curl does Internet transfers, and for testing curl we have a set of test servers implemented that curl can talk to and get response back from. The specific tests control exactly how these servers respond and act for each test. To make sure that curl speaks the protocols correctly and consistently in both good and bad situations.
A challenge with this is that the test suite actually has to fire up and run actual networking servers on the local machine for this purpose. Each such server has to listen to a dedicated TCP or UDP port for as long as the tests are still going.
Luckily, we reworked the port number use for test servers recently. Using fixed port numbers for test servers was problematic already with single threaded tests because you could not run a separate test case in a different shell on the same machine etc. They would also sometimes collide with other random services running on developers’ machines.
Since August 2020 all test servers listen on random port numbers. A fundamental criteria for being able to run tests in parallel.
After a lot of hard work to refactor the test internals, it can now fire up N worker processes, where each such process can run its own set of test servers, then make sure the main scheduler hands out test cases to all of the workers and collects and outputs the test results from all of them. On June 5, Dan merged the commits to master that made it possible for all of us to start test (!) driving this.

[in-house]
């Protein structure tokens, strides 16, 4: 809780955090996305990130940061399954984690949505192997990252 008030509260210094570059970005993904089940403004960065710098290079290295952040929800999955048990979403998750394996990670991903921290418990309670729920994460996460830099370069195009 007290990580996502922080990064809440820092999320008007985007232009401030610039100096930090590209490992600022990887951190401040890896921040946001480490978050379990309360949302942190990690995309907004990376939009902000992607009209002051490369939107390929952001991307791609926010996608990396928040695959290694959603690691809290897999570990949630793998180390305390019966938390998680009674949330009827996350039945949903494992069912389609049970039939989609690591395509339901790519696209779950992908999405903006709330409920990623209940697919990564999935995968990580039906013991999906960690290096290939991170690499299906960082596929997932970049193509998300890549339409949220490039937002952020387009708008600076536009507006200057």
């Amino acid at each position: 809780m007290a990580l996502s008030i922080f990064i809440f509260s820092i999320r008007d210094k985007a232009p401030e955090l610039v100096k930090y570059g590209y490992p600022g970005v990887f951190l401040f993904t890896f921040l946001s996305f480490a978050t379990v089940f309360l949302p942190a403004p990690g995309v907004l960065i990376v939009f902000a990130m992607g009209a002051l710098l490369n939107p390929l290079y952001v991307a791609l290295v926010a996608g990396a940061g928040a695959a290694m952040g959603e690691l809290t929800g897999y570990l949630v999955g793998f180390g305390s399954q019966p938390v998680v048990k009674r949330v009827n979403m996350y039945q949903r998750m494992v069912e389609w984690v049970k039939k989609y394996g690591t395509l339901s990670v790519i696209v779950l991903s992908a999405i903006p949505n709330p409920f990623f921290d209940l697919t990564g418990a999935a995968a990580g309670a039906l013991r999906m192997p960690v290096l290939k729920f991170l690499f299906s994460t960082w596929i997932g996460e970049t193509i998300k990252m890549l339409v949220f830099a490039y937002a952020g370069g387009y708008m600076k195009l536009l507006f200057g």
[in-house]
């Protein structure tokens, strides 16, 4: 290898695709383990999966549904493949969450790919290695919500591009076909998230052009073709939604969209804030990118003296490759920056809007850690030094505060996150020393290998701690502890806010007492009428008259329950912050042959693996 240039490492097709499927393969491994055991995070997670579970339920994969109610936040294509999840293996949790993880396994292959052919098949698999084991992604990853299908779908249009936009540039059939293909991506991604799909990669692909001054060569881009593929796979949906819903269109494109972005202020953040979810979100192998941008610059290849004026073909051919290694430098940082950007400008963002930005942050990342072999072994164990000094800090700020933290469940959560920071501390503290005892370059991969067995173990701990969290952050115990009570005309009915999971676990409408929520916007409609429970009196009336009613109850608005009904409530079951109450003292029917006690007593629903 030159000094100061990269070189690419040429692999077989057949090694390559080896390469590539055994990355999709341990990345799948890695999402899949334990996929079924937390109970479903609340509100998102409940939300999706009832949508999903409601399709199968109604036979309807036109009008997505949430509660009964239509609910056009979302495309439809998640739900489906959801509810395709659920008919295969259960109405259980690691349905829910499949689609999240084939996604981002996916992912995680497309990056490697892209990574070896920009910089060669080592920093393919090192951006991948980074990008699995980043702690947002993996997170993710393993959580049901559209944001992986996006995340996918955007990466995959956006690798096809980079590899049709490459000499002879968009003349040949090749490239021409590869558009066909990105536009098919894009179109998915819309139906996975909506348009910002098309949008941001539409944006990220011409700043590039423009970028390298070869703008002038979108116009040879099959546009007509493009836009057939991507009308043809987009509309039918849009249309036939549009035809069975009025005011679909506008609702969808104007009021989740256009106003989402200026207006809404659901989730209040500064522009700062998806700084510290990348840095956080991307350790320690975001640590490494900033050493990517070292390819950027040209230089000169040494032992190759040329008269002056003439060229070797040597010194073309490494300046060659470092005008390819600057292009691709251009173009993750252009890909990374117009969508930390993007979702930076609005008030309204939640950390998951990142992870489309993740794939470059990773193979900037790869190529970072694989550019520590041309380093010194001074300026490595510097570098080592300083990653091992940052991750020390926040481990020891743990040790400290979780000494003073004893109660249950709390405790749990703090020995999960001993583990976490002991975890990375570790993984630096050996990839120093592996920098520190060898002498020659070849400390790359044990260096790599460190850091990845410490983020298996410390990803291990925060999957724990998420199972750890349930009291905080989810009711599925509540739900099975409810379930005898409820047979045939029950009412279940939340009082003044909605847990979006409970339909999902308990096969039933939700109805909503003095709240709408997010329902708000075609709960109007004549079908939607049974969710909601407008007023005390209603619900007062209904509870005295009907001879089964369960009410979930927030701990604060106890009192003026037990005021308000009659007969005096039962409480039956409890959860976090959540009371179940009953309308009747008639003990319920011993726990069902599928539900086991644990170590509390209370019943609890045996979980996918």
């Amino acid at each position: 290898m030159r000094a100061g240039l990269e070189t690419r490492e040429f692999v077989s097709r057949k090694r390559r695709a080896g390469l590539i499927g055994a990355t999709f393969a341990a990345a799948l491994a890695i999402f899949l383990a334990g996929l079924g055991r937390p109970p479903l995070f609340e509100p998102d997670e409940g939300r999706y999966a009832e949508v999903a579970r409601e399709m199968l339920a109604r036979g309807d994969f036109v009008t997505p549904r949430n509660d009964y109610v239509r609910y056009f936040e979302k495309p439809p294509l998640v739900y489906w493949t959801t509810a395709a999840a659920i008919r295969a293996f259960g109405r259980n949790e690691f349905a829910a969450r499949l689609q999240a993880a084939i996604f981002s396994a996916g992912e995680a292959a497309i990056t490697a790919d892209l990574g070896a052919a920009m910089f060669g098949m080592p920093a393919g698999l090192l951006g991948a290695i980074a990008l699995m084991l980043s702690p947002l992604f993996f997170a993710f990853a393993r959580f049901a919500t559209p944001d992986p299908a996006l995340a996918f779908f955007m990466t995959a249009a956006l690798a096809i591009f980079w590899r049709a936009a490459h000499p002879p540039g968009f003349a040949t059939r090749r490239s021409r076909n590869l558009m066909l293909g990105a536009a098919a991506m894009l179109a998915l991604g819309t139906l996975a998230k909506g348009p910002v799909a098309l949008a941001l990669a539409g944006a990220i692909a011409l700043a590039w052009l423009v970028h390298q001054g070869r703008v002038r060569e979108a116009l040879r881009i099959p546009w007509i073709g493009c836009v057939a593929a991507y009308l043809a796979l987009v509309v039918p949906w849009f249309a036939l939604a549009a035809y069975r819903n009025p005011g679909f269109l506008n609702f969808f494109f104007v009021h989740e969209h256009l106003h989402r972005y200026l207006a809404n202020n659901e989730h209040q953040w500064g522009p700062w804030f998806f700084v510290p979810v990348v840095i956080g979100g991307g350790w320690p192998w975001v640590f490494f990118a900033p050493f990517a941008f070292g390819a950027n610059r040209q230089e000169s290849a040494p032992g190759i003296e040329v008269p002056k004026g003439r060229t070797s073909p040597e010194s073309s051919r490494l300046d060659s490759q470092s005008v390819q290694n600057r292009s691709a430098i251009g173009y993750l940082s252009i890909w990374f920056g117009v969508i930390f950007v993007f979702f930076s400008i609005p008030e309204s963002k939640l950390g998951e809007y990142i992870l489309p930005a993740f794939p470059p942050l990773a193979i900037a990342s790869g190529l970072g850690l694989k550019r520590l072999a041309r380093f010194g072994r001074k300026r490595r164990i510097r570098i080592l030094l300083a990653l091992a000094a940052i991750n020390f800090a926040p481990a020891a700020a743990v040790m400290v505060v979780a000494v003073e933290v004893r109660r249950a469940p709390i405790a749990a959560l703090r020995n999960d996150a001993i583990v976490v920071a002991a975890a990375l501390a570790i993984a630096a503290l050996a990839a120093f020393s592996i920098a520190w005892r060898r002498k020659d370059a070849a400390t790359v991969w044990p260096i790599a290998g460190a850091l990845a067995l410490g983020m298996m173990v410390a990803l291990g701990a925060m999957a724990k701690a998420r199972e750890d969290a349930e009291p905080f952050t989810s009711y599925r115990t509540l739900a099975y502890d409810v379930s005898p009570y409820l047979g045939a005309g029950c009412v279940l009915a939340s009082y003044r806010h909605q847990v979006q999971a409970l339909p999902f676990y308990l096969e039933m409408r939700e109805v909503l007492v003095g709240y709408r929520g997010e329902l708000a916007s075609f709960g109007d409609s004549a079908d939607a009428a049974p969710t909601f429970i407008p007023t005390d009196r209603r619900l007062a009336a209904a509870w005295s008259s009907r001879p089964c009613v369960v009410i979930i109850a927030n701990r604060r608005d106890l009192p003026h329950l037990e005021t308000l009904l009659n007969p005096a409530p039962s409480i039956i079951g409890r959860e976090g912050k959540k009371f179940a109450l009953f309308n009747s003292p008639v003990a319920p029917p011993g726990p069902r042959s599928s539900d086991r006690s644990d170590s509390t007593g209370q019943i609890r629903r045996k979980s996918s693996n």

Dan recommends maybe 7 workers per core, but it might be a little bit limited to how much system memory you have since every such worker might end up running a fairly large amount of test servers. It also depends on if you run the tests with or without valgrind.
I ran a first simple test shot on my machine using 80 workers. A full valgrind enabled round with 1606 tests completed in 87 seconds. That is more than twenty times faster than previously.
Some further polish needed
There are still some issues left that make the parallel test setup a little shakier than the normal serial style, so we do not yet enable this by default for people. We will work on fixing those issues and iron out the last wrinkles so that we can soon get everyone onboard on this.